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Catskills - Sullivan County - Ulster County Real Estate -- Catskill Farms Journal

Old School Real estate blog in the Catskills. Journeys, trial, tribulations, observations and projects of Catskill Farms Founder Chuck Petersheim. Since 2002, Catskill Farms has designed, built, and sold over 250 homes in the Hills, investing over $100m and introducing thousands to the areas we serve. Farms, Barns, Moderns, Cottages and Minis - a design portfolio which has something for everyone.

May 28, 2023

Great, but not Perfect

I say, and for the most part it is true - that for 20+ years, I’ve woken up and run this company of mine like it’s a start up, just getting off the ground.  There is little to no administrative fat in the ranks, there is little to no waste of time, little to no costly inefficiency of poor organization.  I wake up every morning breathing fire, and pushing for a productive day.  Ask anyone who gets my 4:45am texts.

That was true even as I say that the last few years I delegated a lot of the client-facing day to day operations.  There was/is plenty to coordinate beside tile and kitchen selections.

I bring this up because as the business owner who runs their large company like it’s a small company I rarely see something in the business without seeing a way to improve it.  We are going through that right now with our marketing, incorporating cutting edge renderings into our marketing efforts of our new homes.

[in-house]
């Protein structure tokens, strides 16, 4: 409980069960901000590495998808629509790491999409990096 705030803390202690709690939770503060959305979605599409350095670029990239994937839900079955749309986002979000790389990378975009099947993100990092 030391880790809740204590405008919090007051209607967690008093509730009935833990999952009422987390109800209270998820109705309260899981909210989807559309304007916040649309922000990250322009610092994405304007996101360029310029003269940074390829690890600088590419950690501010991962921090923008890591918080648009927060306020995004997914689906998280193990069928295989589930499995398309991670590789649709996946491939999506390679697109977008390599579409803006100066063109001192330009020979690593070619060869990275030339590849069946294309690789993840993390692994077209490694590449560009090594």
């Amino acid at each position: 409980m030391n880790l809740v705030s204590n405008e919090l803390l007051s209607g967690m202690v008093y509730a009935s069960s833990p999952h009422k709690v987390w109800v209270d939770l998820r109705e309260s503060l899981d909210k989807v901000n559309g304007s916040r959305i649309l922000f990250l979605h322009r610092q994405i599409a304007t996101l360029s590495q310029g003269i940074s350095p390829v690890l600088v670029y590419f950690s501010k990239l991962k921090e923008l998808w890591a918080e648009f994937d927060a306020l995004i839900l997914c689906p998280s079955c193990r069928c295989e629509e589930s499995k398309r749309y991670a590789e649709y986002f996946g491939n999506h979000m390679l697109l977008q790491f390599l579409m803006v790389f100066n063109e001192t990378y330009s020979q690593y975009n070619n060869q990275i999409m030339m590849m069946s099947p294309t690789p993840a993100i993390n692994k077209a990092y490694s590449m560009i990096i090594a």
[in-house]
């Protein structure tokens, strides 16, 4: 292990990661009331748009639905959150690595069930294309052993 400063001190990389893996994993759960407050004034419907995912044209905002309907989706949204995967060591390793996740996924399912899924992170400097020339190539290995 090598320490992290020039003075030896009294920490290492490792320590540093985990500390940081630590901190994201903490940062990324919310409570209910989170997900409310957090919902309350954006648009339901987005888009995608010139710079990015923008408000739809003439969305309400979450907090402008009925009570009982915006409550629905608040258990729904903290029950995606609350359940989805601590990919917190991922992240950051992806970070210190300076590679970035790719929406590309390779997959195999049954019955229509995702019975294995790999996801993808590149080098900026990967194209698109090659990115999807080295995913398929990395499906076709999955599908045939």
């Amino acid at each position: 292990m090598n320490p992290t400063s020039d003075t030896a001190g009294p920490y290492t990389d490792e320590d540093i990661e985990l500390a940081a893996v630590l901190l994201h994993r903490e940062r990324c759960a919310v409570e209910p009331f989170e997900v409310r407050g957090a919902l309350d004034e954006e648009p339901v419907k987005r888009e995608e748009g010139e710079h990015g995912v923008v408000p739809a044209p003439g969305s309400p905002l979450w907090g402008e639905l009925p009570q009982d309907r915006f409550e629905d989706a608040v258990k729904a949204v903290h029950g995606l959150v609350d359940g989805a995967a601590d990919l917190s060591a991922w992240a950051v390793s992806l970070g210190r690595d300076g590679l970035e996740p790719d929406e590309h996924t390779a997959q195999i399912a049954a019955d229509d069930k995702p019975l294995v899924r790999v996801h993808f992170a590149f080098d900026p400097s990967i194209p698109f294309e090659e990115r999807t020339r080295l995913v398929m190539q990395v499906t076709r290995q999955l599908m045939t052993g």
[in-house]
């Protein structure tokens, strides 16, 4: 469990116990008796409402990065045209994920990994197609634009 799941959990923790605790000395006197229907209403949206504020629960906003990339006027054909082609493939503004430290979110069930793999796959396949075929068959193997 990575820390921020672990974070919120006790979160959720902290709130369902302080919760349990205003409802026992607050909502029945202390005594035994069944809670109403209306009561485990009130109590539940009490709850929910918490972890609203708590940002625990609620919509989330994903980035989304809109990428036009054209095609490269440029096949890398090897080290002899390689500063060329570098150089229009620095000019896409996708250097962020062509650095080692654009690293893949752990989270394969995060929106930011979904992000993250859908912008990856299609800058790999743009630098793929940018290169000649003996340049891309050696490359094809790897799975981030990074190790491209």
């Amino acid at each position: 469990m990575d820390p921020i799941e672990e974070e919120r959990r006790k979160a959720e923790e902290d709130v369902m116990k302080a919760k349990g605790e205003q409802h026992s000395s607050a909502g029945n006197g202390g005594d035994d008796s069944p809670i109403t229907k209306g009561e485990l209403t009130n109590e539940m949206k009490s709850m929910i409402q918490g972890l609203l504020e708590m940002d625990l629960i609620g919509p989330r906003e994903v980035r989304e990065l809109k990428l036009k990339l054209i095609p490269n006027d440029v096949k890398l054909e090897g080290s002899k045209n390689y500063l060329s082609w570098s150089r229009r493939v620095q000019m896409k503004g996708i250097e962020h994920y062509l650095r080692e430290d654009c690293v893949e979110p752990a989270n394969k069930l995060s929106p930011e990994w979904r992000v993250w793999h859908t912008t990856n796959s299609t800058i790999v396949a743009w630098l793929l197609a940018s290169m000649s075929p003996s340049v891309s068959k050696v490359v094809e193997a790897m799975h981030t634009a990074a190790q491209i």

Real photo of our home, with digital landscaping and black windows, and green green grass.

Frankly, it’s amazing what can be done currently in the realm of - let’s call it ‘artificial design”, as in ‘artificial intelligence’ but wow that sounds horrible so let’s try something else, like ‘computer renderings’ (ugh), ‘digital design’ - ummm, that’s not terrible.

What it is is a combination of our stock photos from when we take pictures of houses as we complete them, and a computer-generated enhancement of the photo, as well as the addition of new colors, landscaping, outdoor furniture and other accents on the outside.  They can change the large- the colors- to the small, like the color or style of the front door or stone around the porch columns.

On the interior, they can take pictures of a home we built in the past and change the floor colors, the kitchen, the paints, and then add room by room furniture. 

Entirely digital

The problem that I saw in the past with this stuff is the execution was only fair, and it looked artificial and to me once it looked less than 100% real, then it wasn’t worth doing. But the other week my friend and realtor extraordinaire Erik Freeland showed me a house he is marketing and I was blown away by the digital design of the interior and that opened my eyes as to what is really possible for us.

And because we sell so many houses before they start or make much progress, it’s easy to see how valuable this would be to the potential client, in terms of informing and inspiring them to buy from us.